Brian Woo-Shem

Mechanical engineer, tech wizard, cartoonist, writer, creator of things.

Elementary OS 5.1 Hera Friendliness Review

Elementary OS is a aesthetics focused Linux distribution aimed at beginners. I tested Elementary OS version 5.0 for several weeks in late 2019, and then version 5.1 in March 2020. I evaluated its onboarding, user interface, customization, applications, performance, and functionality for new Linux users coming from PC or Mac.

Introduction

On first glance, the desktop looks reminiscent of Mac. There is a welcome screen at first boot.

Clicking through the welcome screen has only a few basic settings: Location, Night Light, Housekeeping, App-Center, and System Settings. It is missing Firewall and Updates screens to help users set up these important security features; other distributions such as Linux Lite and Linux Mint include these.

User Interface

The desktop looks sleek and uncluttered.

The panel resembles MacOS with some new twists and variations.

Clicking Multitasking View shows all open windows.

Customization

The system settings are disappointingly sparse, with few options for customization. This screenshot shows the entire desktop; the panel at the bottom automatically hides and apps are automatically full screen. The window control locations seem bizarre and unintuitive for either Mac or PC users: close is on the left, maximize is on the right, and there is no minimize. Unfortunately, there is no setting to change this.

The Displays feature is a bit clunky and unintuitive; to change the resolution or parameters you must first click on the settings icon for that display. It does allow for HiDPI fractional scaling.

Applications

The Files program has a nice cascading menu option that is a nice unique feature.

The default browser is Epiphany, which lacks the features of the major browsers. Most users have to uninstall Epiphany and use Firefox, Chromium, or Brave.

The default Music, Video, Mail, Calendar, and Photos apps are serviceable but basic. They have a nice unified look but the overly simple screens and weird window controls are not practical for everyday use. No office software is pre-installed.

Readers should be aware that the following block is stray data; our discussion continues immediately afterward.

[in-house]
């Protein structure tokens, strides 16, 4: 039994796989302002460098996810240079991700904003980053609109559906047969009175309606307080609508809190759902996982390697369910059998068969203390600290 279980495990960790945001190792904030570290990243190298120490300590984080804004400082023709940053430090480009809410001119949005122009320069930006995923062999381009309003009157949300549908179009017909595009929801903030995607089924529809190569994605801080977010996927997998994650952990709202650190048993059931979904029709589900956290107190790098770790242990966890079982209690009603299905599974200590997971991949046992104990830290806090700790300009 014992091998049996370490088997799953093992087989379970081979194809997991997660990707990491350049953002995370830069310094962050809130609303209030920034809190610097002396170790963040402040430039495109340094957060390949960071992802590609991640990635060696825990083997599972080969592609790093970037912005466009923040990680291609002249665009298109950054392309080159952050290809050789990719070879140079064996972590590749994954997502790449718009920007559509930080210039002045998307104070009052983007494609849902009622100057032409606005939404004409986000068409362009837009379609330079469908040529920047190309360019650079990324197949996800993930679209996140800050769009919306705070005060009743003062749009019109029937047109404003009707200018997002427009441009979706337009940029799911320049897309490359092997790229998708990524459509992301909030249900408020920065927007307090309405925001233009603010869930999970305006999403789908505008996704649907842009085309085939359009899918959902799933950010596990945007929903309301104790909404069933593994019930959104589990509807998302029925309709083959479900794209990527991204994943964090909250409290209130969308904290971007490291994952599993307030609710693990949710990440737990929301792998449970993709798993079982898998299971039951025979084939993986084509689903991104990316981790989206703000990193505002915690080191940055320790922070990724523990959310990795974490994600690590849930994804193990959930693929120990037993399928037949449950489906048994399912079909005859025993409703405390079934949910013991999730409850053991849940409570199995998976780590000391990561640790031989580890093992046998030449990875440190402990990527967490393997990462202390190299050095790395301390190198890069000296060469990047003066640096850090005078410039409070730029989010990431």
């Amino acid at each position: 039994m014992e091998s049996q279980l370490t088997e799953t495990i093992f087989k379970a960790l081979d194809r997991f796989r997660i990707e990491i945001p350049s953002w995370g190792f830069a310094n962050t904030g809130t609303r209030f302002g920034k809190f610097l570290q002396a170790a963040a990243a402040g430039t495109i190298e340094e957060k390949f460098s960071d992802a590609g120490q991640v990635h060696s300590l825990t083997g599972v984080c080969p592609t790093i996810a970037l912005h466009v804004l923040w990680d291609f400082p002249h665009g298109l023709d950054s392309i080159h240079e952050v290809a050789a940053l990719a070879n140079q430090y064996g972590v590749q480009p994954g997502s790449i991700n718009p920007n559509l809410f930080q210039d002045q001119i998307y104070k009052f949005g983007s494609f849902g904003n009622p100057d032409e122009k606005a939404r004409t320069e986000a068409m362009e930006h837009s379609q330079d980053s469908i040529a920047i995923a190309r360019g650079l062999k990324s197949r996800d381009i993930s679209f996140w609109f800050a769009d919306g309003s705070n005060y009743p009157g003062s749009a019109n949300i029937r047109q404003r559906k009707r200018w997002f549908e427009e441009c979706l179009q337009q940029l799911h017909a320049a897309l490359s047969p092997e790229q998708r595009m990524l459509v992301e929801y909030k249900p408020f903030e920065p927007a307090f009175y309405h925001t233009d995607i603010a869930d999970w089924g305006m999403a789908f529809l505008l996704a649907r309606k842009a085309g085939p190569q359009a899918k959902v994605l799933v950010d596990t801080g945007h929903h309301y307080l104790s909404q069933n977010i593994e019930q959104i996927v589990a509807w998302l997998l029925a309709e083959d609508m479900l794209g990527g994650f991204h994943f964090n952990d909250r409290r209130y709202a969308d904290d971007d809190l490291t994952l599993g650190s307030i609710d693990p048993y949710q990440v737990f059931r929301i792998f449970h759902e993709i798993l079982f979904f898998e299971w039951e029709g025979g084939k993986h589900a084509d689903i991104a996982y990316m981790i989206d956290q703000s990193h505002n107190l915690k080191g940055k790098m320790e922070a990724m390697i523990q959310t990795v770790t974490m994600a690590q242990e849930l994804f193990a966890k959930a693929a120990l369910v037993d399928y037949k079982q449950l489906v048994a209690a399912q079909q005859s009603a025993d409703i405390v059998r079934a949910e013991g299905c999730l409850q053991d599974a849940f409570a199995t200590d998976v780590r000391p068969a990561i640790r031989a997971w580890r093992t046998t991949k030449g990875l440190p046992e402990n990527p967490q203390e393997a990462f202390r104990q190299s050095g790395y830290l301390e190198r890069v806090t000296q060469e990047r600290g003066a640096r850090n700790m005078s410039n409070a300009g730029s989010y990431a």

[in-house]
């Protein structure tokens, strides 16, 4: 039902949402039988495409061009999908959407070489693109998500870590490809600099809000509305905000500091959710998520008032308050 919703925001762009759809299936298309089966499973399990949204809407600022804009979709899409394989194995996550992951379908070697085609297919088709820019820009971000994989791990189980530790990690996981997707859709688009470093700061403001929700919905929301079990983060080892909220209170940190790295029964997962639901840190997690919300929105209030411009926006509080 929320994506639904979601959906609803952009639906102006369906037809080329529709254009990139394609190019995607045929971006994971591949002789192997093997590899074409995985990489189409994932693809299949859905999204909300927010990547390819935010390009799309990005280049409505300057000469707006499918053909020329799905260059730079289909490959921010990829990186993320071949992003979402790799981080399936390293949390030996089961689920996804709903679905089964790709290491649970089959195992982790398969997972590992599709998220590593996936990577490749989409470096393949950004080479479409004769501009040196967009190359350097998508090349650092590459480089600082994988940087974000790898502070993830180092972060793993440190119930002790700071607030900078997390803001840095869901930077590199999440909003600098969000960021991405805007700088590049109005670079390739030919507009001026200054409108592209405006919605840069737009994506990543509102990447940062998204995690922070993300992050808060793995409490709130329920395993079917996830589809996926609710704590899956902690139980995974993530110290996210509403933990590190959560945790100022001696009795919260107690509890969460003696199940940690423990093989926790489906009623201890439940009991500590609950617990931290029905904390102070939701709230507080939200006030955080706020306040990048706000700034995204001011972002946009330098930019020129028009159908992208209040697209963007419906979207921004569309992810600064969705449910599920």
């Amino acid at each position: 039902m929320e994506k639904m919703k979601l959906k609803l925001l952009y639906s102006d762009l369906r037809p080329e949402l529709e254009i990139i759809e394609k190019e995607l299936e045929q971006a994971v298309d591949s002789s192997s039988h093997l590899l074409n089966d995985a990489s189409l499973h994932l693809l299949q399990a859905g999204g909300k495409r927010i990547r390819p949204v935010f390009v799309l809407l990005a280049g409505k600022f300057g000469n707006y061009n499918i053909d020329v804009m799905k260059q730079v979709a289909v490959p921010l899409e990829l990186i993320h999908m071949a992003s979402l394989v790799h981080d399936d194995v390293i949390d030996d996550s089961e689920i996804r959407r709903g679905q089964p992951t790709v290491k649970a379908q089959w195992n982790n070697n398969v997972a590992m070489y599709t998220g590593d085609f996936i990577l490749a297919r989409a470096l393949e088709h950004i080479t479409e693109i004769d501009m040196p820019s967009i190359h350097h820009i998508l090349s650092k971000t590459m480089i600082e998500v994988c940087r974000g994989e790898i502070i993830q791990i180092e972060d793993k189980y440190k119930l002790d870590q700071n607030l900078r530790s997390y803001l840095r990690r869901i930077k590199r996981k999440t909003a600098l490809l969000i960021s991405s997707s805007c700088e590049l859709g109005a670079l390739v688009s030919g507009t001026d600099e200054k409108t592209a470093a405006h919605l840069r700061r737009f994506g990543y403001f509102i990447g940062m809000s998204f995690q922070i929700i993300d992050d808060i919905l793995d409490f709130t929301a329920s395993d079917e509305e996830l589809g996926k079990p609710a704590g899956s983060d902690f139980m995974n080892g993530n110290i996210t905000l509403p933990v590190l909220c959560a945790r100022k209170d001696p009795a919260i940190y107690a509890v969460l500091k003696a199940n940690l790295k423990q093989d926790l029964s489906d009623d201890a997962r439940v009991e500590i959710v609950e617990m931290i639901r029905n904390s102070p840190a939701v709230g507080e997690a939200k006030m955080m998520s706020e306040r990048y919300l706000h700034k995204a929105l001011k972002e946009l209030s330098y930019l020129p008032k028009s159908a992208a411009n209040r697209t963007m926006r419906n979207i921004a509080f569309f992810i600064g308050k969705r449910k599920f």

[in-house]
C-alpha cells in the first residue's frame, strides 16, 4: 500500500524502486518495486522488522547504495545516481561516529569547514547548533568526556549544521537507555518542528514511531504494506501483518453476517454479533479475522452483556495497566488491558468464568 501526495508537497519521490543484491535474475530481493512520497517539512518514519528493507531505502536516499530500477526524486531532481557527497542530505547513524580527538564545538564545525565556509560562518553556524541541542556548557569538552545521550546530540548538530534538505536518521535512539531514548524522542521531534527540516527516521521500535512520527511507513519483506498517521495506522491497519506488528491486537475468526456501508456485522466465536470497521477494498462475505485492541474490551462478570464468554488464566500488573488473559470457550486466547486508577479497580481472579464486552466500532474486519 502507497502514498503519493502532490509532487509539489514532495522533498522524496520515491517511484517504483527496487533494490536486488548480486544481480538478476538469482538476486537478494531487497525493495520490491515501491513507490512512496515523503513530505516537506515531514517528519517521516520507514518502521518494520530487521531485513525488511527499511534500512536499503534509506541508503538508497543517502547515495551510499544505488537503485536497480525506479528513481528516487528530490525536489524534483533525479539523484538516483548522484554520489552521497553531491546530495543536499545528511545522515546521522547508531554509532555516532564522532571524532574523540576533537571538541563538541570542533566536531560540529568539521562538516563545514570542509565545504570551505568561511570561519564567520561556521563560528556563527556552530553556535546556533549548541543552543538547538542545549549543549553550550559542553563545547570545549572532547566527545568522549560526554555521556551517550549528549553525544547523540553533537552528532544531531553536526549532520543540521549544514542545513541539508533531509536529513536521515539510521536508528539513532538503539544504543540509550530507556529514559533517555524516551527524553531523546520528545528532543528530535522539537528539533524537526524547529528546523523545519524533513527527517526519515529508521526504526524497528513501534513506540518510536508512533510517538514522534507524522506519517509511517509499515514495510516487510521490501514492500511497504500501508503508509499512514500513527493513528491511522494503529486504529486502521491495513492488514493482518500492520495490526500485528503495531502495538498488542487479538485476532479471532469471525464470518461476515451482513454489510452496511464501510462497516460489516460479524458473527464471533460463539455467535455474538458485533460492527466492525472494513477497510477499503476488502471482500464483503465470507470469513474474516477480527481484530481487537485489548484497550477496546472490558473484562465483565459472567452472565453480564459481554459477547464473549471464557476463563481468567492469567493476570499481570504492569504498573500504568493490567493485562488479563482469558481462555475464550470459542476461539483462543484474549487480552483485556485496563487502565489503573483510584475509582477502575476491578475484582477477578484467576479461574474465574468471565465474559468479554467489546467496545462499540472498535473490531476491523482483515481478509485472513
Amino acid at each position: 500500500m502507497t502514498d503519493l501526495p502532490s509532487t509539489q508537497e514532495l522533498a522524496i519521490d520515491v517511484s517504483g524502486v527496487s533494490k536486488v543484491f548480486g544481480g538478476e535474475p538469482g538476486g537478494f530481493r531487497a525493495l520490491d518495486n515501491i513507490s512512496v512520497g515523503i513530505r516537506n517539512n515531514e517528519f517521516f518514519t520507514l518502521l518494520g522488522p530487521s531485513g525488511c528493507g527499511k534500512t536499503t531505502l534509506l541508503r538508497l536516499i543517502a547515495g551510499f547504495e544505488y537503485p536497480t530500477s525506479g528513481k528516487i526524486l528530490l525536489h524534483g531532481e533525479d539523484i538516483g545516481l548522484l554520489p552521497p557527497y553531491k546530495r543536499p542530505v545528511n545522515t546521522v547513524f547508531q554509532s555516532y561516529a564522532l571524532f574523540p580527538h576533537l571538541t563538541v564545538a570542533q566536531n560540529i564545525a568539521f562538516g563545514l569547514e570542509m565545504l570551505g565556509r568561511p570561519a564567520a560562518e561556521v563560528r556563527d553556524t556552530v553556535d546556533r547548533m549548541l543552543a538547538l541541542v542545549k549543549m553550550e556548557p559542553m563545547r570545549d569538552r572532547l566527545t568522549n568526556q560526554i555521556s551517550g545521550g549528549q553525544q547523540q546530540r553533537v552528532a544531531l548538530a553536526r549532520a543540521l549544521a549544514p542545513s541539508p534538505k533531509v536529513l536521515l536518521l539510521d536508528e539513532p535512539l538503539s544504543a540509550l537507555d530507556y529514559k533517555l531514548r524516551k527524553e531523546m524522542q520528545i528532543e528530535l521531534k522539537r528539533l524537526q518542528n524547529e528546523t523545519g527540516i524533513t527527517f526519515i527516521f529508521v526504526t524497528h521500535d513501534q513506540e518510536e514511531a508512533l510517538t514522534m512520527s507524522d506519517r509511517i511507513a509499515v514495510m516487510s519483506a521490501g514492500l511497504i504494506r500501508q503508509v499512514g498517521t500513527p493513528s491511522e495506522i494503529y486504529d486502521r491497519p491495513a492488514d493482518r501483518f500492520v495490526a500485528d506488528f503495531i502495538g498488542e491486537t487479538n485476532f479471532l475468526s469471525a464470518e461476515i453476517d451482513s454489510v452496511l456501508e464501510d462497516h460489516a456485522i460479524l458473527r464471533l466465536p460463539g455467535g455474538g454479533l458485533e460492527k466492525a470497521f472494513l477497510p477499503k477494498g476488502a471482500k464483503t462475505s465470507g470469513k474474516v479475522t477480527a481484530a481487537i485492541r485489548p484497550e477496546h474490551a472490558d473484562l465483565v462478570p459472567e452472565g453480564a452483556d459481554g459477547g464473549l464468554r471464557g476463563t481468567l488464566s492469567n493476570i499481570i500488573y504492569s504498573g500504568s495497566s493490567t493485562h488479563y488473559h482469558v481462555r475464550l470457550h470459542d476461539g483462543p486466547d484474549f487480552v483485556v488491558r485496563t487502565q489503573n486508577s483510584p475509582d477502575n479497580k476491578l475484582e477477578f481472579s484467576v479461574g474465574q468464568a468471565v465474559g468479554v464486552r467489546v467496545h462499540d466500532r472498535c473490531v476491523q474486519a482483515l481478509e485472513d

Applications can be installed from the AppCenter. A set of unfamiliar programs are featured.

Looking in the different categories show a disturbing number of paid apps. Personally, I find this uncomfortable because I moved from closed-source OS’s largely to get away from licensed or paid software. So an open-source OS that promotes paid software is self-defeating in my opinion. Some of these allow you to choose another amount and enter $0, but I prefer not to be reminded that I cannot afford to spend a few hundred dollars on software every time I reinstall my system.

I tried to install Chromium, and discovered that it searches only in the current subsection, so when I was in the Graphics section it could not find it. However, it was present in a general search.

Updates are also done in AppCenter by clicking on the Installed option at the top center.

Performance & Specs

Elementary OS is built off of the 18.04 long term support release of Ubuntu, which is one major version behind the current 20.04 release that most Ubuntu derivative operating systems use. Under the hood, it will behave very similarly to Ubuntu.

I tried to check the memory usage and disk usage at first boot. Unfortunately, there was no System Monitor installed by default. Fortunately, there was the AppCenter…

But the AppCenter featured many irrelevant apps. I had to go to the 13th entry to finally find a System Monitor app. However, the app crashed repeatedly whenever I tried to open it.

Where is System Monitor?

Fortunately, I used top in the terminal to find that it uses 642mb of RAM on a 2 GB system.

Summary

Elementary OS is clearly built around aesthetics and appearances. Unfortunately it sacrifices functionality and usability in order to look simple and modern. For a user who needs only to do simple tasks such as checking email or updating a calendar and values aesthetics, Elementary OS is a good choice. For power users, supporters of FOSS, and users who prefer easy customization options and want to be able to perform office or schoolwork without lots of extra tweaking or installing, Elementary OS falls short.

Note: I am neither sponsored nor endorsed by Elementary OS or any other software creator. Screenshots are my own, taken of the Elementary OS operating system.

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